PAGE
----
From the WSJ:
Industrial space in New Jersey is so hot that lease deals are drying up.
Across the state, which has become a major logistics hub for online retailers and other industrial tenants, 5.3 million square feet of leases were signed in the first quarter, about 27% less than the average from 2015 to 2017, according to a new report from real estate services firm JLL.
The main culprit: a lack of space.
That is reflected in asking rents, which jumped 11.7% from the same quarter a year earlier to $7.14 a square foot.
“There is an extraordinary under supply of quality space, and when you have an undersupply, you have a reduction in leasing activity,” said Robert Kossar, head of the Northeast industrial region for JLL. He added, “There has been no downturn of demand at all, and if anything, there has been an uptick.”
Available space in New Jersey is constrained across the board, but is even more acute for tenants on the hunt for big-box lease deals of 500,000 square feet or more, Mr. Kossar said. In the last two quarters of 2017, big-box leasing accounted for more than 30% of the total amount of space leased. But in the first three months of the year, no leases larger than 500,000 square feet were signed.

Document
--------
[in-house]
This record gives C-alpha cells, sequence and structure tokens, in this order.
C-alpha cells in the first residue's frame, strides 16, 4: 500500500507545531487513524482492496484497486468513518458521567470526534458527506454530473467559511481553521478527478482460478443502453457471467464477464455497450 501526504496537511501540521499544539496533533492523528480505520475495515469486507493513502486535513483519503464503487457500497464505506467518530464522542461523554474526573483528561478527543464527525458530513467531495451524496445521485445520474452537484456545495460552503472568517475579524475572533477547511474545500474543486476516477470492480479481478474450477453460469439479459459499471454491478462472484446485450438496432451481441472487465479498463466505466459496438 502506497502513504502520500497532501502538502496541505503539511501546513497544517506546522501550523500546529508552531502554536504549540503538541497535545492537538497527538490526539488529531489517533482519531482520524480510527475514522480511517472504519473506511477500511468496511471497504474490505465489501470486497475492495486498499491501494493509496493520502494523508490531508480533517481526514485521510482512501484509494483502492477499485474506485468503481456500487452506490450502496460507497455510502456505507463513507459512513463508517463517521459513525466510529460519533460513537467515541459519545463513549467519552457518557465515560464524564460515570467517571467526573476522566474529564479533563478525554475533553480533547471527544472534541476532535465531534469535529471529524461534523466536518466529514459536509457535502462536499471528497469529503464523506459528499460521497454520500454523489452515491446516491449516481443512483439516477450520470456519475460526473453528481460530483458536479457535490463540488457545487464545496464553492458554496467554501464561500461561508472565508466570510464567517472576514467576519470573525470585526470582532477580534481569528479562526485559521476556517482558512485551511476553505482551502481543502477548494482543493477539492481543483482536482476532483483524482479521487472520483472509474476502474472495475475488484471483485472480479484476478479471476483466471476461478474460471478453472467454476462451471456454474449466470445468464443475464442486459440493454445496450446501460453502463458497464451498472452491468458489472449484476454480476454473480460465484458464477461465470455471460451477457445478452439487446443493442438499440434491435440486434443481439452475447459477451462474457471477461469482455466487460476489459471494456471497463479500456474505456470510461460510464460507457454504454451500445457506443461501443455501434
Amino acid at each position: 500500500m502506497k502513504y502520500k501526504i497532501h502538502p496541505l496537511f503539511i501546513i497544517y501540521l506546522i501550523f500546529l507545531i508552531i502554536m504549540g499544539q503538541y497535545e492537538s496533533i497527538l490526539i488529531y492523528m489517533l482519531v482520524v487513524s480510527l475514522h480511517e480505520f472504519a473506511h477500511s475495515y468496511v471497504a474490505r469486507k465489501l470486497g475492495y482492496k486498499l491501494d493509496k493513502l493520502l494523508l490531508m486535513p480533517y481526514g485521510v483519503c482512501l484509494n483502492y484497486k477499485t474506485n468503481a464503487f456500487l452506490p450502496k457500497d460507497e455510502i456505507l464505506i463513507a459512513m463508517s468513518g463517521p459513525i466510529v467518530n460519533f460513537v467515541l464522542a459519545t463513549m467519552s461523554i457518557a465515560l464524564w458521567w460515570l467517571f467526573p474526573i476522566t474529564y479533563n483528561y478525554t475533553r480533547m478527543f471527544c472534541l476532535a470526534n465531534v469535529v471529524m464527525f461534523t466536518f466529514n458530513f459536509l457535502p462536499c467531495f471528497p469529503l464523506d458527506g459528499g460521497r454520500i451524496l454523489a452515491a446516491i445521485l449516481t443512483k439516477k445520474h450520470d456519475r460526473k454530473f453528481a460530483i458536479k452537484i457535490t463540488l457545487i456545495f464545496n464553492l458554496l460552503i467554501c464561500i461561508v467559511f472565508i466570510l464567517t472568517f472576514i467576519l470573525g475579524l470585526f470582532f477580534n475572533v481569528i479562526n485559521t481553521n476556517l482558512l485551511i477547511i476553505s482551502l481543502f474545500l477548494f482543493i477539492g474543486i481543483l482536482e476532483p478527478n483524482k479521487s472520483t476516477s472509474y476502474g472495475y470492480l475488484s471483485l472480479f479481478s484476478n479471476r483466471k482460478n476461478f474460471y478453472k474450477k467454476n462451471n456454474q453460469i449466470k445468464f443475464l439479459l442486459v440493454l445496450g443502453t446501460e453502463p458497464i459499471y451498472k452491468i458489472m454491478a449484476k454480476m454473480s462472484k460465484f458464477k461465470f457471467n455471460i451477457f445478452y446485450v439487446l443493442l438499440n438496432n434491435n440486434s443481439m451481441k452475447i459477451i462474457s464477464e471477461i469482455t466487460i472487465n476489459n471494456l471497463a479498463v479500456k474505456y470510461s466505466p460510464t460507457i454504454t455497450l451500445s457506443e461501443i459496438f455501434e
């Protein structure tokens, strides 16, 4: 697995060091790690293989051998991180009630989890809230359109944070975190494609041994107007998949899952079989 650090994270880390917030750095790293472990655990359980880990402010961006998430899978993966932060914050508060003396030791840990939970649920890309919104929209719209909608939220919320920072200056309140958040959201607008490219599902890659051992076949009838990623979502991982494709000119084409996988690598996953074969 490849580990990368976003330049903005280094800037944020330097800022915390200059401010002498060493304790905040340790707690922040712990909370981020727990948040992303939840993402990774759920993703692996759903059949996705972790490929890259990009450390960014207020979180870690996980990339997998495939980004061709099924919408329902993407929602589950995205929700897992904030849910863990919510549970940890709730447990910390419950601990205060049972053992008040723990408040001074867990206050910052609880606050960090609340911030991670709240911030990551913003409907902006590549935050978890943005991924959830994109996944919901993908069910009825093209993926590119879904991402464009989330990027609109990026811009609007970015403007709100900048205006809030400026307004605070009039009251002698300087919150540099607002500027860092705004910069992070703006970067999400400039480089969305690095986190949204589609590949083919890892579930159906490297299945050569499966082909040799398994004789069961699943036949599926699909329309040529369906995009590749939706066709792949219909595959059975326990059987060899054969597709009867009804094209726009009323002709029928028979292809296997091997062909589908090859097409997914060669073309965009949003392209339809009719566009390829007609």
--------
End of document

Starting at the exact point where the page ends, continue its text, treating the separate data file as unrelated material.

Of the four buildings existing or under construction that had over 500,000 square feet available at the end of the first quarter, only one was in the state’s primary corridor along the New Jersey Turnpike, said Iggy Armenia, JLL vice president of research and analytics.
At the same time, demand has been increasing. The state’s market has about 15 million square feet of space that can accommodate tenants requiring blocks of space larger than 100,000 square feet. But there is about 35 million square feet now sought by tenants, Mr. Armenia noted.
Almost 11 million square feet of warehouse space was under construction in the first quarter, compared with 9.2 million square feet of space in the pipeline in the first quarter of 2017. Nine speculative projects of 3.5 million square feet expected to break ground in the second quarter.
But despite increased construction, few land sites exist for development, and the space under construction is often leased before the building is completed, Mr. Kossar said. So expect asking rents for this new space to be at “high-water mark levels,” the report said.